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Judge rules that federal agency can’t enforce abortion rule in Louisiana and Mississippi


NEW YORK — A federal judge on Monday granted the U.S. Conference of Catholic Bishops, as well as employers in two Southern states, temporary relief from complying with a federal rule that would have required them to provide workers with time off and other workplace accommodations for abortions.

Judge David Joseph granted the preliminary injunction in two consolidated lawsuits, one brought by the attorneys general of Louisiana and Mississippi, and the other brought by the U.S. Conference of Catholic Bishops, Catholic University and two Catholic dioceses.

The lawsuits challenge rules issued in April by the Equal Employment Opportunity Commission, which stated that abortions are among pregnancy-related conditions covered by the Pregnant Workers Fairness Act, which passed in December 2022 and took effect last year.

The EEOC rules take effect Tuesday.

Joseph, who was appointed to the bench by former President Donald Trump, enjoined the EEOC from enforcing the abortion provision of its rules against the Catholic plaintiffs and employers located in Louisiana and Mississippi for the duration of the lawsuit.

His ruling came just days a federal judge in Arkansas dismissed a similar lawsuit filed by 17 states led by Arkansas and Tennessee. Eastern District of Arkansas U.S. District Judge D.P. Marshall, Jr., who was appointed to the bench by former President Barack Obama, ruled that the states lacked standing to bring the lawsuit.

“The District Court applied a common sense interpretation of the plain words of the Pregnant Workers Fairness Act,” said Louisiana Attorney General Liz Murrill said in an emailed statement

The Louisiana ruling was a partial victory for the attorneys general of Louisiana and Mississippi, who had asked for a much broader emergency injunction that would have stopped the entirety of the EEOC rules from taking effect nationwide. That request had alarmed some civil rights and women’s advocacy groups, who warned that the EEOC rules are critical to the successful implementation of the law.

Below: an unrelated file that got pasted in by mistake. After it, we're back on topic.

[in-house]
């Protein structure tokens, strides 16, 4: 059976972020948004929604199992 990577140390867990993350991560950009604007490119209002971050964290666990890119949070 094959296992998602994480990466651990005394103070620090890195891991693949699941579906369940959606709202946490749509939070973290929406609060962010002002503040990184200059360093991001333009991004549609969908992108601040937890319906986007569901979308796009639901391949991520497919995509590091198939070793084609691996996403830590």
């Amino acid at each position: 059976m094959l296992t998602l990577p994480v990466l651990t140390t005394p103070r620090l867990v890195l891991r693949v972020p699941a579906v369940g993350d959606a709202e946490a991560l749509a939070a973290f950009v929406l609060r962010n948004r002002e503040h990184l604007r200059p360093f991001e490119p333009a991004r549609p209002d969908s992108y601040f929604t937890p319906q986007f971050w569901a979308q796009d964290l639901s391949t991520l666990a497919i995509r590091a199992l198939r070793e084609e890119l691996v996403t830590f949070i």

In an amicus brief, the American Civil Liberties Union and the National Women’s Law Center, along with more than 20 labor and women’s advocacy groups, cited dozens of cases of pregnant workers who employers have continued to resist granting them accommodations, and said the EEOC rules provided clarity for resolving disputes.

“The court has left some pregnant workers who need abortion-related accommodations to fend for themselves,” said Gaylynn Burroughs, vice president of Workplace Justice and Education at the NWLC.

Rachel Shanklin, National Women’s Entrepreneurship Director for Small Business Majority, said even the limited ruling on Monday would have big impact by making it “more difficult — at least temporarily — for women in the workplace to access abortion care.”

“Our research consistently finds that women entrepreneurs said the ability to choose if and when to start a family played a significant role in their ability to advance their careers and launch their small businesses,” Shanklin said in a statement.